What was daily life like in these jobs?
When I was in Korea, we had a lot of strict deadlines, so I was working some all-nighters and at one point worked 45 consecutive days. So in many ways it was similar to the hours a typical I-bank analyst would work. With hedge funds, it isn’t as deadline intense, so I was actually working less hours. Hedge fund hours are pretty much 60 hours a week normally. That said, there are times when it is a high pressure environment and you are working at a fast pace in a very intense environment.
What skills have you found particularly valuable when making trading decisions?
Having a broad understanding of accounting and finance is very important. Intermediate accounting was one of the most useful classes I took. I think students need to go beyond what they learn in the classroom and figure out how they can apply it. When they interview for investment banking, they will be competing with grads from ivy-league schools, which don’t have undergraduate business programs. When companies see that a student went to UT, they are going to ask them accounting and finance questions since they should have that background. They need to be ready to answer those questions. They should be able to look at a company’s financial statements and break them apart.
Many BHP students find Texas jobs easier to come by than NYC positions. As a BHP alum in NYC, what advice do you have for students who really want to work in the Big Apple?
When you are a sophomore or junior, start figuring out where you want to go and how you are going to get there. Ask the people who are recruiting what stands out on a resume so that you can get the interview. Tailor your resume to what the companies are looking for. That goes for applying to MBA programs too. The BHP alumni network really helped me and got me my first job. I kept in touch with my classmates who went into investment banking and networked with them so they could help me. I also think getting an internship in New York will help a lot. Find companies that have UT alums because they will value the UT brand. Also, have a good reason why you want to work in NYC because recruiters may ask that.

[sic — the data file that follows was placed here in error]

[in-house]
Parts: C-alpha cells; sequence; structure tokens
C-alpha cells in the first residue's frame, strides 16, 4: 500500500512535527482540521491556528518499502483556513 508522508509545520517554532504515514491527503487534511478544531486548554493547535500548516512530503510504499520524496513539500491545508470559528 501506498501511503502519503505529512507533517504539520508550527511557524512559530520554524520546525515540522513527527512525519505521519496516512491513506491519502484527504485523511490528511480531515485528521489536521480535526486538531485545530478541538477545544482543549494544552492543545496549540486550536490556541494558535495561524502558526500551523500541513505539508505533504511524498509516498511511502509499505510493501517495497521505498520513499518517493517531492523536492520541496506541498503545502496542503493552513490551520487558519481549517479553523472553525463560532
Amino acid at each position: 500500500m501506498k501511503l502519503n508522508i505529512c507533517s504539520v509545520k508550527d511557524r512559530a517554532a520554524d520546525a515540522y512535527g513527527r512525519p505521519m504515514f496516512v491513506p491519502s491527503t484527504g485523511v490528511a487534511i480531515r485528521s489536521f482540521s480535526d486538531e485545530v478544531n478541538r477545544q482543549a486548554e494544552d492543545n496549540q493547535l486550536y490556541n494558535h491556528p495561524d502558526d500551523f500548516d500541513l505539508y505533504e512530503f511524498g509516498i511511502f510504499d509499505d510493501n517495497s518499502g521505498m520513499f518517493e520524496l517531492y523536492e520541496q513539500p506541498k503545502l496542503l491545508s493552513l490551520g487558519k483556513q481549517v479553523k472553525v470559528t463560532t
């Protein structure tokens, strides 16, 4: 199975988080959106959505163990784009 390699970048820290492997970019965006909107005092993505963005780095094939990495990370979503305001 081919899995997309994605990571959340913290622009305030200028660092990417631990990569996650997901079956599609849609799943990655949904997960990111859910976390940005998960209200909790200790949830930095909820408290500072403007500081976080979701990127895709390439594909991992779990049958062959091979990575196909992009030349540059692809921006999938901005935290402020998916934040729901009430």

Reflecting back on your time at UT, was there anything you would have done differently?
I would have taken advantage of the greater UT community. I would have taken classes in stuff I didn’t maybe have an interest in to expose myself to it. I was very tied to the business school and wish that I would have done more outside of it, like taking on a minor in something else, or joining some other clubs. Anything you can do to broaden your experience outside of business will set you apart from others and enrich your college life. I also wish I had spent more time exploring Austin.
Is there anything else you would like to add?
Be willing to take risks. When I joined Lone Star, it was a risk. I turned down some of the bigger banks and took a chance. Working for them gave me the opportunity to live in other places, which was a great experience. Be very comfortable with who you are working for. Working for the right boss, who is invested in helping you grow, is very important. Ask who you will be reporting to, because that is huge.